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Snider flips through family heirloom documents of David White's, who was Britt Johnson's traveling companion.
Daily Record photo by Shannon West

Sorting fact from fiction: The story of Britt Johnson

Friday, February 23, 2024



Those with a thirst for knowledge and a limited budget to dedicate to learning will be happy to know that Lifelong Learning, a local nonprofit spearheaded by Director Marianne Reese, provides free educational opportunities. The nonprofit recently held a lecture series that occurred on six consecutive Fridays at the San Marcos Public Library.

Joleene Snider, Texas State University senior lecturer emeritus for the Department of History, taught a course on Britt Johnson — a slave and a Texas frontiersman who made several trips into Native American territory to retrieve people that had been taken during raids — on Feb. 9.

Snider said there are many rumors about Johnson, but she shared with the class the facts that she could confirm.

Snider said there was a portion of Texas that was given via treaty to the Comanches — Comancheria. Then as the Texas frontier grew from 1850 to 1860, the settlers moved further into Comanche territory. Snider said the area with the most frequent Native American raids was the portion that had moved into the Comancheria, where Johnson was located.

“Approximately 361 people were killed in the decade of the 1860s by American Indian raids,” Snider said. “When you consider how sparsely settled that area was … that 361 people starts to add up, starts to be noticeable.”

Johnson’s wife Mary and two of his children were taken and one of his children was killed by a Kiowa war party during the Elm Creek Massacre, which occurred near present- day Newcastle, Tx. The raid resulted in the death of approximately 11 settlers and the capture of six. Snider said the fall of 1864 is when she believes that Johnson made his first trip into Native American territory.

“I think right after the raid, this was Oct. 16 as I recall, I think he packed up, mounted up and left within just a few days following the trail to see if he could find his family,” Snider said. “He came back to the Texas frontier, I believe in late Nov., and he will make another trip soon.”

Snider had a personal connection to the second trip made by Johnson as she is a descendant of his traveling companion, David White, whose son was taken during a raid in the summer of 1864.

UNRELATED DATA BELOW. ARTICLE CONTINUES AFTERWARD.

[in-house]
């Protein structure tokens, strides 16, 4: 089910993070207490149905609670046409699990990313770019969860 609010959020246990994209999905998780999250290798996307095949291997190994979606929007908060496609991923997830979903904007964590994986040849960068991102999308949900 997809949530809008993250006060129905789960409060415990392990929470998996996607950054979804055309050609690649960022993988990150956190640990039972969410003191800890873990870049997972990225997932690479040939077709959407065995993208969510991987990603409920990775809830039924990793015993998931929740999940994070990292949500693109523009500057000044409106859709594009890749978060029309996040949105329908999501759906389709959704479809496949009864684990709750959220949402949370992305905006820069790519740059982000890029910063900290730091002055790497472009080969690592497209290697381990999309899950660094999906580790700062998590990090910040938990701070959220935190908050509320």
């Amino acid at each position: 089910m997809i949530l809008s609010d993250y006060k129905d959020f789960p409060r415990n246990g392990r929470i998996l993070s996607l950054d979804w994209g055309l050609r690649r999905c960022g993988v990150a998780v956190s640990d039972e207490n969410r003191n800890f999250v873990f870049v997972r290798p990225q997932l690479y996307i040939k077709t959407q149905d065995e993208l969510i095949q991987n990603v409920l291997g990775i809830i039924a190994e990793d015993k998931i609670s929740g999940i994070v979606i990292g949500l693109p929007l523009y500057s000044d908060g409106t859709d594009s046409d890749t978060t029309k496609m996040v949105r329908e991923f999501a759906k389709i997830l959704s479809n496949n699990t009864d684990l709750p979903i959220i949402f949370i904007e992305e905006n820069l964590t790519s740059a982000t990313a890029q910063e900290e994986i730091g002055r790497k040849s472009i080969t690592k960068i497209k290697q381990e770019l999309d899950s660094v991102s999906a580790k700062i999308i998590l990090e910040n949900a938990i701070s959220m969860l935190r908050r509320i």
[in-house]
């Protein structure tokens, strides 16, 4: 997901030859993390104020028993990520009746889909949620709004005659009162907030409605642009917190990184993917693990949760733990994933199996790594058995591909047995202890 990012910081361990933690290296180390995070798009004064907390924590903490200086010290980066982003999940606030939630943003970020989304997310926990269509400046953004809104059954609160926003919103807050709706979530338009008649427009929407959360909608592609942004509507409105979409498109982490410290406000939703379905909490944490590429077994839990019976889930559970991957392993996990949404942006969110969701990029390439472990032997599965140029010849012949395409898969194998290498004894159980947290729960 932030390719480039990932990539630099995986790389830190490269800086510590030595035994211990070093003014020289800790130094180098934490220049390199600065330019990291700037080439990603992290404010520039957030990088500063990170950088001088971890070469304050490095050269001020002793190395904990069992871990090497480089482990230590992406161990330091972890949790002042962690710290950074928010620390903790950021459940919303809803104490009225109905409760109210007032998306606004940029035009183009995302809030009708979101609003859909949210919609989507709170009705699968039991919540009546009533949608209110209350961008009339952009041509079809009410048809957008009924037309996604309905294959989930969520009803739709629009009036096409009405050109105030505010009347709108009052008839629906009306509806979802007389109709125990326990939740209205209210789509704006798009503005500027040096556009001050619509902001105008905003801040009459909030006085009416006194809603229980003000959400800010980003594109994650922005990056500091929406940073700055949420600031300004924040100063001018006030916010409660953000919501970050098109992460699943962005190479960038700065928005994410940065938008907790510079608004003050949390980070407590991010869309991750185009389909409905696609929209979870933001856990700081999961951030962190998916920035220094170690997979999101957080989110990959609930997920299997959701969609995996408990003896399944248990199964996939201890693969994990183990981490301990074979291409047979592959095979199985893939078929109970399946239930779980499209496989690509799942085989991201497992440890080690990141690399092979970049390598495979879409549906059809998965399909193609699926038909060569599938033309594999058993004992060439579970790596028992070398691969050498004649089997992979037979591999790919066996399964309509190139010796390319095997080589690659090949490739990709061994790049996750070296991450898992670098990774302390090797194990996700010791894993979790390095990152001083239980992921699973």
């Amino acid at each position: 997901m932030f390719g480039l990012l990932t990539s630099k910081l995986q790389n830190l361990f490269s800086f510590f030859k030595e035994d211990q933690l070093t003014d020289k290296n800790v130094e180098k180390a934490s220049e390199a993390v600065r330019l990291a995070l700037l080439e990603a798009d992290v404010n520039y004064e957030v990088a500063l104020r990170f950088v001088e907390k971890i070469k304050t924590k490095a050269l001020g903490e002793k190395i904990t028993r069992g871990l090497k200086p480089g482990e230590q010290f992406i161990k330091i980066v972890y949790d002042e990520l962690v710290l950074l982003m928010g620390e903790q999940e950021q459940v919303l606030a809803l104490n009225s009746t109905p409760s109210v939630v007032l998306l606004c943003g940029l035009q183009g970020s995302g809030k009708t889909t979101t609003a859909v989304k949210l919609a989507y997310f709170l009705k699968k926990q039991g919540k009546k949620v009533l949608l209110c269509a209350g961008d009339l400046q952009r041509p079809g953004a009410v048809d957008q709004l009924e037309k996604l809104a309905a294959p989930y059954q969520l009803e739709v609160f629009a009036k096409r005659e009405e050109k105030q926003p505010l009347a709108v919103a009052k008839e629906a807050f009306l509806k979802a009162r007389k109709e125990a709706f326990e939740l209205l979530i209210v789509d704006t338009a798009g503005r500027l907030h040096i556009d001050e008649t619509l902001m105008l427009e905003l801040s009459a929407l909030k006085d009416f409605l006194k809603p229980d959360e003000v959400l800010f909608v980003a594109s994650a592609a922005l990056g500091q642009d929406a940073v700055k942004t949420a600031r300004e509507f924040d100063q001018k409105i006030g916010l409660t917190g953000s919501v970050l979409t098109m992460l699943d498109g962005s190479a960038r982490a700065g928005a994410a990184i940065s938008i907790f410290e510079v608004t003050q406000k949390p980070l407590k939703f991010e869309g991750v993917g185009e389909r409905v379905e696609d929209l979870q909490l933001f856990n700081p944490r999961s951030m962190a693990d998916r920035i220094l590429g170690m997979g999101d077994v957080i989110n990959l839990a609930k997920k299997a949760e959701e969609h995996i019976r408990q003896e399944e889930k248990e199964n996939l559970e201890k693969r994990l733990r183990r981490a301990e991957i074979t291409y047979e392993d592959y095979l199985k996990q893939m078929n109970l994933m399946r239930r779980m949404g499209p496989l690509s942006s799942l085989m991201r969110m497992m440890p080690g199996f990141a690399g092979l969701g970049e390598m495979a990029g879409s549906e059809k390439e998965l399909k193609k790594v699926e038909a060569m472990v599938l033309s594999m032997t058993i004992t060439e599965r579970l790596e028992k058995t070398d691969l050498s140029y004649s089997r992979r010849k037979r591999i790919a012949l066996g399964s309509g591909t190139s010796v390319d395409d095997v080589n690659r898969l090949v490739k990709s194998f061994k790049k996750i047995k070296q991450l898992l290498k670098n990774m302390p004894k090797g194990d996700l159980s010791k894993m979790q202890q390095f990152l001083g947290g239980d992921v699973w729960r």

“David White was my great, great grandfather,” Snider said. “I grew up with the story of Grandpa Dave and Britt Johnson going after Uncle Lonny. … That’s why I got into this story.”

Snider said Johnson made many expeditions across the Texas frontier in the 1800s, the last of which resulted in his death along with his two traveling companions, Paint Crawford and Dennis Cureton, on Jan. 24, 1871. She said the men killed their horses to hide behind and shot many bullets during the ambush, the number of which are disputed. Despite their efforts, the men were overtaken. Johnson’s body and the body of his dog were found in his horse's cavity. “A party of freighters or soldiers, accounts disagree on which, came upon this spot a day or so later. They buried the bodies,” Snider read from an account of the event. “The burial group also did something else, they spread the word, for Johnson was well known on the Texas frontier. Many knew of his trips into Indian territory and had heard stories about his bravery and exports.”

The lecture series involved six separate and unique topics. The first topic, The Creation and Early History of the U.S. Supreme Court was taught by Snider on Jan. 5. Andrea Banzatti, Texas State University assistant professor of physics, discussed his studies on the formation of terrestrial planets using the NASA James Webb Space Telescope data on Jan. 12. Dr. Steven Beebe, a distinguished professor emeritus of communication for both Texas State University and the Texas State University System at large, lectured on How to Communicate Like C.S. Lewis on Jan. 19. Sarah Hirneisen, Texas State University School of Art and Design lecturer, taught “Mark of the Hand: Sculptural Explorations” on Jan. 26. Kellie Donajkowski, Edwards Aquifer Research and Data Center education program manager, discussed macroinvertebrates in the San Marcos River on Feb. 2.

Although this particular lecture series has concluded, Snider will be teaching a Lifelong Learning course on March 8 at the San Marcos Public Library. In celebration of Women’s History Month, the lecture will be on Seneca Falls, which is known as the birthplace of women's rights, according to the city’s website.

San Marcos Record

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P.O. Box 1109, San Marcos, TX 78666